Australia raised hopes Sunday that the mystery of missing Malaysia Airlines Flight MH370 could be solved after unidentified debris was spotted and China and Japan piled extra resources into the growing international search effort.
Two weeks after the Boeing 777 vanished, Prime Minister Tony Abbott voiced new confidence that fresh visual sightings of floating objects would help after “significant developments” in the maritime hunt.
“It’s still too early to be definite, but obviously we have now had a number of very credible leads and there is increasing hope — no more than hope, no more than hope — that we might be on the road to discovering what did happen to this ill-fated aircraft,” he said.
Abbott spoke after several unidentified objects were seen in the remote and inhospitable search zone about 2,500 kilometres (1,500 miles) off Perth.
He detailed “a number of small objects fairly close together within the Australian search zone, including, as I understand it, a wooden pallet.”
His comments came hours after the Australian Maritime Safety Authority (AMSA) announced that “further attempts will be made to establish whether the objects sighted are related to MH370,” on Sunday.
Abbott did not specifically mention a Chinese satellite image dated March 18 and released on Saturday, which showed a 22.5-metre (74-foot) long piece of debris.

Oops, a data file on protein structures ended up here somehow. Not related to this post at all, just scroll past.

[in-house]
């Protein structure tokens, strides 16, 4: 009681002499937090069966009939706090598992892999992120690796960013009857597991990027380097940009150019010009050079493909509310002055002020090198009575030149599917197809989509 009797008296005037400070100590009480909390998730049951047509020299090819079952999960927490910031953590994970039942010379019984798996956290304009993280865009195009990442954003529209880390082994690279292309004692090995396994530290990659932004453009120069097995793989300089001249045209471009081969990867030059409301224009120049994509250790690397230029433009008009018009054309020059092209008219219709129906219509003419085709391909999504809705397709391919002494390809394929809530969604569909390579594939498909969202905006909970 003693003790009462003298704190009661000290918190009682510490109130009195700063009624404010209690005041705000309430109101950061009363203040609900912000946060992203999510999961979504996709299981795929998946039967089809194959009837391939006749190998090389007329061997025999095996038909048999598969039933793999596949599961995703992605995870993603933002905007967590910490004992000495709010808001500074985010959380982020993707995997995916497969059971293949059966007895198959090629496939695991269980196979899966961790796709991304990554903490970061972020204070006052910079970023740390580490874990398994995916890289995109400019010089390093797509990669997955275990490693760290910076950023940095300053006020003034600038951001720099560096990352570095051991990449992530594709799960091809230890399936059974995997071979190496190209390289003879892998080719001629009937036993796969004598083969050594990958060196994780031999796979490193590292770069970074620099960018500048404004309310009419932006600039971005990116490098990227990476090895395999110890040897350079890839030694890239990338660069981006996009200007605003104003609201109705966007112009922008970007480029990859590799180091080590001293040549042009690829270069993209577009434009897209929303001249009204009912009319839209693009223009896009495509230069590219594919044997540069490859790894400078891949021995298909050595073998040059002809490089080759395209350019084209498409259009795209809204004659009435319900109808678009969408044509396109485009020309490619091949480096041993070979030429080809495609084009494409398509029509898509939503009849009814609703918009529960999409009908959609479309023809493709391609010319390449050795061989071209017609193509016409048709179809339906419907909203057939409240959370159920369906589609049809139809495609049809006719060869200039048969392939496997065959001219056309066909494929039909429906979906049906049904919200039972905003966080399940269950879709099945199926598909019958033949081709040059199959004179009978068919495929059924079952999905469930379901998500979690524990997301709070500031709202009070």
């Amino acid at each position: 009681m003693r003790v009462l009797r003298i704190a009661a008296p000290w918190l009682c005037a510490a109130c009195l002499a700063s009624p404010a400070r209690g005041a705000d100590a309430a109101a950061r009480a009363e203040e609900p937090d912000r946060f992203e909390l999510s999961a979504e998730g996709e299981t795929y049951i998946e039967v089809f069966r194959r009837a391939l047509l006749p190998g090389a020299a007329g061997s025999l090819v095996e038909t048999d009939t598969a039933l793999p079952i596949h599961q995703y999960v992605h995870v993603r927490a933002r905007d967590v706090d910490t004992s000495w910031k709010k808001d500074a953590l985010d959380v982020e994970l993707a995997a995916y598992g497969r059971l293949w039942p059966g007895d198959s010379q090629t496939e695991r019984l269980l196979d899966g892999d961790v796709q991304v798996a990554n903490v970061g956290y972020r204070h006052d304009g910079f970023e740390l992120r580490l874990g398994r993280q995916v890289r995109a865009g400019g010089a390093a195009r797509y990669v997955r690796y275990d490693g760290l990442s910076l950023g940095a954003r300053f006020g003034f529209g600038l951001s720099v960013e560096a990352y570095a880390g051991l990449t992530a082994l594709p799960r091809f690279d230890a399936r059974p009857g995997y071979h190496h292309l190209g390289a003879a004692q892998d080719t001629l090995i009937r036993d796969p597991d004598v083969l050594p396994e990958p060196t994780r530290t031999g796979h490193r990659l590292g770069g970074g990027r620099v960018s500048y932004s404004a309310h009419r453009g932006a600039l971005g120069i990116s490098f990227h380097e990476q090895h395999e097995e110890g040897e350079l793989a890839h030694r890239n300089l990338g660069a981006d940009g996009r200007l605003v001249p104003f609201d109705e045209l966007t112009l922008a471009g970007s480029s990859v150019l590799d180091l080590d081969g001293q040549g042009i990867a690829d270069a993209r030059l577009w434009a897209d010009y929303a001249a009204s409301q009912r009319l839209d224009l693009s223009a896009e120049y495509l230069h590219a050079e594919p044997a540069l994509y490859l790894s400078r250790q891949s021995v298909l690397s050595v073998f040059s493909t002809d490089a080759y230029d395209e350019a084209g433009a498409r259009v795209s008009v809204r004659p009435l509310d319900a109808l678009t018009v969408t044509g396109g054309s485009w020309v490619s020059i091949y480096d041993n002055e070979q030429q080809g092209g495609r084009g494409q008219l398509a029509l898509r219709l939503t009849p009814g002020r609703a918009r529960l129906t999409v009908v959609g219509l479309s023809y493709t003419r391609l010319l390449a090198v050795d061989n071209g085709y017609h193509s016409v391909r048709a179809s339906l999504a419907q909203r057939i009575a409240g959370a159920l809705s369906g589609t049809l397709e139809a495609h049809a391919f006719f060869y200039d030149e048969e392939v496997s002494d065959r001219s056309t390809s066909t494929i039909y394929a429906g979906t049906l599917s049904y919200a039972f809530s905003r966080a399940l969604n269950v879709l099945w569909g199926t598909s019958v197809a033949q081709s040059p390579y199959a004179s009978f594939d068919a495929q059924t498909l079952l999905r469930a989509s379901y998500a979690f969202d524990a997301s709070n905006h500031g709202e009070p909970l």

The location was just 120 kilometres (75 miles) from where March 16 satellite images – released by Australia on Thursday – had shown two large items at sea.
“The object was not sighted on Saturday. AMSA will take this information into account in tomorrow’s (Sunday’s) search plans,” a statement said, referring to the new Chinese imagery.
Beijing and Tokyo were each sending two aircraft to join the six already involved in the huge operation backed by the United States and New Zealand.
“Obviously the more aircraft we have, the more ships we have, the more confident we are of recovering whatever material is down there,” Australia’s prime minister said.
“And obviously before we can be too specific about what it might be, we do actually need to recover some of this material.”
Abbott, speaking as he ended a visit to neighbouring Papua New Guinea, praised the “really big international” search effort.
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“It is a very important humanitarian exercise. We owe it to the almost 240 people on board the plane, we owe it to their grieving families, we owe it to the governments of the countries concerned, to do everything we can to discover as much as we can about the fate of MH370.”